OpenAI’s biggest investors are pressing the company to reinstate Sam Altman as chief executive after the board’s stunning decision to fire him on Friday, according to people with knowledge of the matter.
Microsoft Corp., the startup’s biggest backer with a more than US$10 billion stake, is working with investors including Thrive Capital and Tiger Global Management to bring back Altman, said the people, who asked to remain anonymous discussing private information.
As part of the effort to reinstate the CEO, investors are also pressing for the replacement of the current board, the people said. The directors have considered stepping down, though they’re currently balking at such a move, the people said. The situation is fluid and final plans have not been set. If the board steps down, investors are reviewing a list of possible new directors. One contender is Bret Taylor, the former co-CEO of Salesforce Inc.
The OpenAI board has been subjected to intense criticism over its decision to remove Altman, which came as a surprise to both investors and to Altman himself. Over the years he pushed hard to change the company from a nonprofit to a commercially successful business and was the driving force behind new tools that have revolutionized the way people complete tasks from homework to coding. His ouster did not sit well with the firms that backed OpenAI.
Thrive, which was expected to lead a tender offer for employee shares, has not yet wired the money and has made it clear to OpenAI that Altman’s departure will affect its actions. Thrive, the largest OpenAI investor aside from Microsoft, is working to reinstate both Altman and Greg Brockman, the startup’s president who quit on Friday in protest.
Altman is open to returning to the company, some of the people said. However, they said if he were to return, he would ask for changes in the way the company is governed.
Microsoft chief executive Satya Nadella has been in touch with Altman and pledged to support him in whatever steps he takes next, the people said. Nadella was blindsided by the board’s decision, according to people familiar with the situation.
Representatives of San Francisco-based OpenAI and Redmond, Washington-based Microsoft declined to comment. Thrive and Tiger Global declined to comment. Taylor did not respond to a request for comment.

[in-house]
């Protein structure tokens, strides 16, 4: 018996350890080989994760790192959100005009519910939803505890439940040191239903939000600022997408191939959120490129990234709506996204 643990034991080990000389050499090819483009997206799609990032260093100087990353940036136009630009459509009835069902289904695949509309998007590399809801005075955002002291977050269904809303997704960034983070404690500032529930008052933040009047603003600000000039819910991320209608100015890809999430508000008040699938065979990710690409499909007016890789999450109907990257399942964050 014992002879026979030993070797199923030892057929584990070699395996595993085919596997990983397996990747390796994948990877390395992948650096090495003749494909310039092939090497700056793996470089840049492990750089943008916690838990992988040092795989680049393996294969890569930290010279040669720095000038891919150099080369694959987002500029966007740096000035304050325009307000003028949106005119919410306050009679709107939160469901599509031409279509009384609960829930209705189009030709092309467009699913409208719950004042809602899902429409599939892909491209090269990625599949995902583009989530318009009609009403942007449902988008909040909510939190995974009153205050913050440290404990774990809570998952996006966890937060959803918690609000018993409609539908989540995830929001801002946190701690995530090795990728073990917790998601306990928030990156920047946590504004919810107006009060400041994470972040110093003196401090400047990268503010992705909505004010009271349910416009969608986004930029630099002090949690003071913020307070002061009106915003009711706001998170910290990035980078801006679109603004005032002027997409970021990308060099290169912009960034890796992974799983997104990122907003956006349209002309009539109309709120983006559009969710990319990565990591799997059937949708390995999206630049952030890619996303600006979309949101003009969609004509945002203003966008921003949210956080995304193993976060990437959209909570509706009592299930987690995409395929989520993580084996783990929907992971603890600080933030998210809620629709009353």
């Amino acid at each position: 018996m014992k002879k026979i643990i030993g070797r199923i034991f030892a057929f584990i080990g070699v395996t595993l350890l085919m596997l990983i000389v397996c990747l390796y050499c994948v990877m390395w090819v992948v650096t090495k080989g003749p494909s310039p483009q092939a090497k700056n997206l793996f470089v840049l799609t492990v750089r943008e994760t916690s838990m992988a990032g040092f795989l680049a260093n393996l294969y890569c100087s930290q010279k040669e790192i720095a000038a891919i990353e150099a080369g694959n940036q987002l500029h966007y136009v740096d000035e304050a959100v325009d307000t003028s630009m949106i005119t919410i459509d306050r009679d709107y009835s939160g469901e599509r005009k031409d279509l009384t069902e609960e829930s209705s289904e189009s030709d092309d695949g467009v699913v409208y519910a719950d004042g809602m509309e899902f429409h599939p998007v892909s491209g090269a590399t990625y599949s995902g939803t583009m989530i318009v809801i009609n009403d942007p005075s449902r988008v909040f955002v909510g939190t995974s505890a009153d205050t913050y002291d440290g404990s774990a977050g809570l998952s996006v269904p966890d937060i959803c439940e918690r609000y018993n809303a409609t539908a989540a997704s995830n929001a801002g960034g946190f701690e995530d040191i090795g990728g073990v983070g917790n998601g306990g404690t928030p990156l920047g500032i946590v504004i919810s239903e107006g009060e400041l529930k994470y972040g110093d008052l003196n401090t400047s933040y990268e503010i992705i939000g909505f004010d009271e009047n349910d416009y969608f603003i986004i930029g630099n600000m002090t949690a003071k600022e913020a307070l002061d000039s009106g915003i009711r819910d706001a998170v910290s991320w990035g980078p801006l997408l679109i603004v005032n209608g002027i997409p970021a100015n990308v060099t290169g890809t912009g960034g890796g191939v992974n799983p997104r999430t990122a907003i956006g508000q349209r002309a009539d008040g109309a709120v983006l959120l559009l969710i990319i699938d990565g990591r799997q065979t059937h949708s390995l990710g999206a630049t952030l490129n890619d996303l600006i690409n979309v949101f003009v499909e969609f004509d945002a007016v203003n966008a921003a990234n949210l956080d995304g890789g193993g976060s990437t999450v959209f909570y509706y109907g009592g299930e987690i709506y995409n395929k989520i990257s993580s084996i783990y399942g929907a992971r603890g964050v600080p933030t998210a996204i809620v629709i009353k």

Several employees, including OpenAI co-founder Brockman, have departed the company in protest following Altman’s ouster. The resignations are likely to continue, the people said.
OpenAI is optimistic it can bring back Altman, Brockman and other key employees who left, the Information reported, citing a staff memo on Saturday night from chief strategy officer Jason Kwon. Kwon said company executives would be able to update staff by mid-morning on Sunday.
If he does not return, Altman has been considering launching a new venture, possibly with former staffers of OpenAI, according to several people. In a statement on X, formerly Twitter, venture capitalist Vinod Khosla said that his firm wanted Altman “back at OpenAI but will back him in whatever he does next.”
Forbes and the Verge earlier reported some details of the campaign to reinstate Altman.
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In a memo to OpenAI staff on Saturday, chief operating officer Brad Lightcap said Altman’s ousting “was not made in response to malfeasance” or the company’s financial or safety practices.
The decision to force Altman out, he said, “took us all by surprise,” and he has since spoken with the board to better understand its decision, according to the memo, which was viewed by Bloomberg.
“This was a breakdown in communication between Sam and the board,” Lightcap wrote, adding that Microsoft “remains fully committed” as an investor.
With assistance from Rachel Metz, Hema Parmar, Katie Roof, Sridhar Natarajan and Sarah Frier.